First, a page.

Definition: Disorders of the wrist and hand are a common cause of medical consultation. Pain, swelling, dysfunction, orstructural abnormalities may incite such an evaluation.
Anatomic Considerations: Sources of pain and swelling may include diarthrodial joints, tendons, tenosynovium, bone, nerve, skin, or other soft tissue structures. A detailed physical examination is required to determine whether there is articular or nonarticular (periarticular) involvement.
Cardinal Findings: It is important to note the chronology of involvement so that acute, chronic, intermittent, additive, or migratory joint involvement may be identified. Musculoskeletal disorders often manifest a distinctive pattern of joint involvement (Fig. 4). For example, RA commonly involves the proximal
interphalangeal, metacarpophalangeal, and wrist joints, whereas OA tends to involve the distal interphalangeal, proximal interphalangeal, or first carpometacarpal (base of the thumb) joints. A history of trauma should suggest the possibility of a fracture or a degenerative (OA) or overuse (CTS) condition. Patients should describe the functional limitations associated with their complaint. The medical history may disclose disorders with prominent musculoskeletal manifestations. For example, diabetics may develop flexion contractures of the fingers, the so-called syndrome of limited joint mobility.
Articular abnormalities often demonstrate obvious clinical findings. Bony, nodular enlargement of the distal interphalangeal (Heberden’s nodes) or proximal interphalangeal (Bouchard’s nodes) joints may suggest OA. By contrast, soft tissue swelling and effusion of the metacarpophalangeal or proximal interphalangeal joints, with or without swan-neck or boutonnière deformities, should suggest RA. Degenerative changes at the metacarpophalangeal joint may be related to OA (a rare manifestation of a common disease) or hemochromatosis (a common manifestation of a rare disease). Soft tissue abnormalities may include nodular swellings owing to ganglion cysts, rheumatoid nodules, nodules associated with MTX use, or gouty tophi. Nodular or fibrotic changes involving the flexor tendons may result in episodic “catch” or “trigger finger” when the finger is flexed and extended. Trigger fingers may be seen in both RA and OA. Thickening of the palmar fascia may result in a Dupuytren’s contracture of the fourth or fifth flexor tendons with a fixed flexion deformity of the involved digits. Tendon rupture of the fingers results in an unopposed reducible malposition or deformity away from the involved side. Thus, rupture of the extensor tendons over the dorsum of the hand (as in RA) results in the fingers being held in a position of unopposed flexion. A common cause of periarticular wrist pain is deQuervain tenosynovitis manifest as distal radial pain, with or without swelling, and a positive Finkelstein test (see Evaluation of Musculoskeletal Complaints, Table 7). Examination of the hand and wrist should also reveal the presence of cutaneous abnormalities. Common skin lesions indicating a systemic disorder may include Gottron papules over the metacarpophalangeal joints (DM), erythema or hyperpigmentation over inflamed joints (RA), periungual erythema (SLE, myositis, scleroderma, reactive arthritis, psoriatic arthritis), vasculitic lesions (digital infarcts, painful Osler’s nodes, Janeway lesions), psoriatic lesions (scaly plaques, nail pitting, onycholysis), nail abnormalities (psoriasis, Reiter ’s syndrome), sclerodactyly and distal digital pulp scars (scleroderma), and Raynaud’s phenomenon. Neurologic examination should seek muscle atrophy (from disuse or neuromuscular disease), signs of CTS (Tinel’s sign, thenar muscle wasting), and brachioradialis reflex (C5-6 innervation) and include careful sensory and motor examination of the hand and digits.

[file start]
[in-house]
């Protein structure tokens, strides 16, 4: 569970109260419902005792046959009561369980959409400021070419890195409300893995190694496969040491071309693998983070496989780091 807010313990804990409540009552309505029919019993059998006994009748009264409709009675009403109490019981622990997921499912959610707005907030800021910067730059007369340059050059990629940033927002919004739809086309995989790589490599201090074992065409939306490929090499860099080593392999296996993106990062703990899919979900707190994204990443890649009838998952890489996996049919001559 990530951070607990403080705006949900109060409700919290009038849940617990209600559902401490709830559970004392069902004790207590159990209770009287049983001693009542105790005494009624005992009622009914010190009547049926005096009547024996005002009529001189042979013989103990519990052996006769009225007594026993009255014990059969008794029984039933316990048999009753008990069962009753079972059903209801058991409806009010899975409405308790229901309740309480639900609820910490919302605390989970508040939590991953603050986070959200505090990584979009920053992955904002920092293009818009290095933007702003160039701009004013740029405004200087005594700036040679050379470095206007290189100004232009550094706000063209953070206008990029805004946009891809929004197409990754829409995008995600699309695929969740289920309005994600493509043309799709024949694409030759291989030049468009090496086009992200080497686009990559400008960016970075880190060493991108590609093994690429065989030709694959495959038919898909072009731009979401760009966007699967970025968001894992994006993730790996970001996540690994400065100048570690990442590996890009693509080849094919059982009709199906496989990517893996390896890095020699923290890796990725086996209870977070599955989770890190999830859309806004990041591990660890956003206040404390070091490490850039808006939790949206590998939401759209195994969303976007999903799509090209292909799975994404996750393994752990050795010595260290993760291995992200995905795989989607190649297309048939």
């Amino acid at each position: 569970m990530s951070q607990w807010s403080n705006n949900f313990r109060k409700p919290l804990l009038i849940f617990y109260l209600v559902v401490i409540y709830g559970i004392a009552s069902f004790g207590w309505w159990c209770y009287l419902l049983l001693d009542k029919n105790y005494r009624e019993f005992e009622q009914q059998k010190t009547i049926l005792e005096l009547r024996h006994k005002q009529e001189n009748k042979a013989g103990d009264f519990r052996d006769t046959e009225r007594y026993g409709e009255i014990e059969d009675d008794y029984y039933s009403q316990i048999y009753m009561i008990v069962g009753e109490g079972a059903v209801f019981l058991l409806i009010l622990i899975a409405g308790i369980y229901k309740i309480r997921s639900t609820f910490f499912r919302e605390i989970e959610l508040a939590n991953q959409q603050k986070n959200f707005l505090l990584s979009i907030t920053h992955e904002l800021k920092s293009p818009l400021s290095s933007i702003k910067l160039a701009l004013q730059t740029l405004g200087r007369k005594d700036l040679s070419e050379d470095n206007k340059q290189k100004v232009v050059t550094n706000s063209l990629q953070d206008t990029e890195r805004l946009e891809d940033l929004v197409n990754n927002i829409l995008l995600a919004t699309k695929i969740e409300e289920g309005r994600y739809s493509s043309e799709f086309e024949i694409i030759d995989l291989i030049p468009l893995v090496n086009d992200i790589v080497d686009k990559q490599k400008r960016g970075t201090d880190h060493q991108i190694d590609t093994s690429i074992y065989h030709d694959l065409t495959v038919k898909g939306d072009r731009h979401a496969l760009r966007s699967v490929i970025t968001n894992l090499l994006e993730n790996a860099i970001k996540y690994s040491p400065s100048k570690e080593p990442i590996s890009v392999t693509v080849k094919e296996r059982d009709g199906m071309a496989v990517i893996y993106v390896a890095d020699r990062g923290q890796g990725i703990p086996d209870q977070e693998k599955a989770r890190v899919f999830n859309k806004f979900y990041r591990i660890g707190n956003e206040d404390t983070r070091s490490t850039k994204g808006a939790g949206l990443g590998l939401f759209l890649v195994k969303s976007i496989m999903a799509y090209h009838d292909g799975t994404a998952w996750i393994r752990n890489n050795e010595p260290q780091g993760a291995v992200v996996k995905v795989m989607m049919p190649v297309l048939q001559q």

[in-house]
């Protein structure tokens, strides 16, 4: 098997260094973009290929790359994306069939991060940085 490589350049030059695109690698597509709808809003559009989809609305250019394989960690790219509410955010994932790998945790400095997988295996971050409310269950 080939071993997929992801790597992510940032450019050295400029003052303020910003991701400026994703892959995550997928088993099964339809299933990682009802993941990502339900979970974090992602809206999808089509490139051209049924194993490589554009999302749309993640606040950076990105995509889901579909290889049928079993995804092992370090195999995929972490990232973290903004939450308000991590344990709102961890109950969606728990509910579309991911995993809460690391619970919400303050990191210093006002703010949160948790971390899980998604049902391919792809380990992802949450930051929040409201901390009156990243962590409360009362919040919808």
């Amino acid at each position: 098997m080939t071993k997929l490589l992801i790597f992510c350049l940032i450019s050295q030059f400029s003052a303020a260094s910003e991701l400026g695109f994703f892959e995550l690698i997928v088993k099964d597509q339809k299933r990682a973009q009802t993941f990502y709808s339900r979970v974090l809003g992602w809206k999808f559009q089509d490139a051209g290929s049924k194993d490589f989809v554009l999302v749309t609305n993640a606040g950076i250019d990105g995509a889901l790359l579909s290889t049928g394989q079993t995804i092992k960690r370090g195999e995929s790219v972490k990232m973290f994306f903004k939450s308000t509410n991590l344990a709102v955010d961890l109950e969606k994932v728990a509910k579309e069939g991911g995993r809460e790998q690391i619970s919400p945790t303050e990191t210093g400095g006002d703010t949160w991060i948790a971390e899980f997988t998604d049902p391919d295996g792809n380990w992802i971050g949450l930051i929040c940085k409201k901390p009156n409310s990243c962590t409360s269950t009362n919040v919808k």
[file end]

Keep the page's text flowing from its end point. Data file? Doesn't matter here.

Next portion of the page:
Diagnostic Testing: Testing should be guided by the results of the history and physical examination. Routine serologic testing and rheumatic screens or panels should be avoided. Nailfold capillaroscopy should be done on all patients suspected of having Raynaud’s phenomenon or sclerodactyly. Nerve conduction velocity testing may be useful in evaluating a potential neuropathy or radiculopathy. Patients with acute or chronic monarthritis may benefit from synovial fluid aspiration and analysis, and those with undiagnosed chronic monarthritis may benefit from arthrocentesis or synovial biopsy to exclude indolent infection.
|Table 15: Differential Diagnosis of Wrist/Hand Pain|
|de Quervain tenosynovitis|
|Tenosynovitis (RA, gonococcal, gout)|
|Syndrome of limited joint mobility (diabetes)|
|RA (PIP, MCP, wrist)|
|Osteoarthritis (DIP, PIP, 1st CMC joints)|
|Psoriatic arthritis (DIP, PIP, MCP joints)|
|Hemochromatosis (second and third MCP joints)|
|Avascular necrosis (i.e., Kienbock’s necrosis of the lunate)|
|Fracture (e.g., Colles)|
|Sarcoid (cystic lytic lesions)|
|Periostitis (osteomyelitis, hypertrophic osteoarthropathy)|
|Carpal tunnel syndrome|
|Subacute bacterial endocarditis with emboli|
|Digital vasculitis (RA, SLE, cholesterol emboli)|
|Reflex sympathetic dystrophy|
|Soft tissue Ganglion|
|nodules Gouty tophi|
|Clubbing (hypertrophic osteoarthropathy)|
Imaging: Radiographs of the hands are seldom revealing with acute presentations and may only show soft tissue swelling. Nonetheless, they should be considered if there is a history of trauma, if the condition is chronic, if there are vasomotor changes suggesting reflex sympathetic dystrophy, or if a baseline assessment is needed for a chronic osseous/articular disorder. MRI is largely an investigative tool and should be reserved for situations in which osteonecrosis or osteomyelitis is being considered.
Therapy: Treatment is dictated by the underlying disorder.
Adapted from: RheumaKnowledgy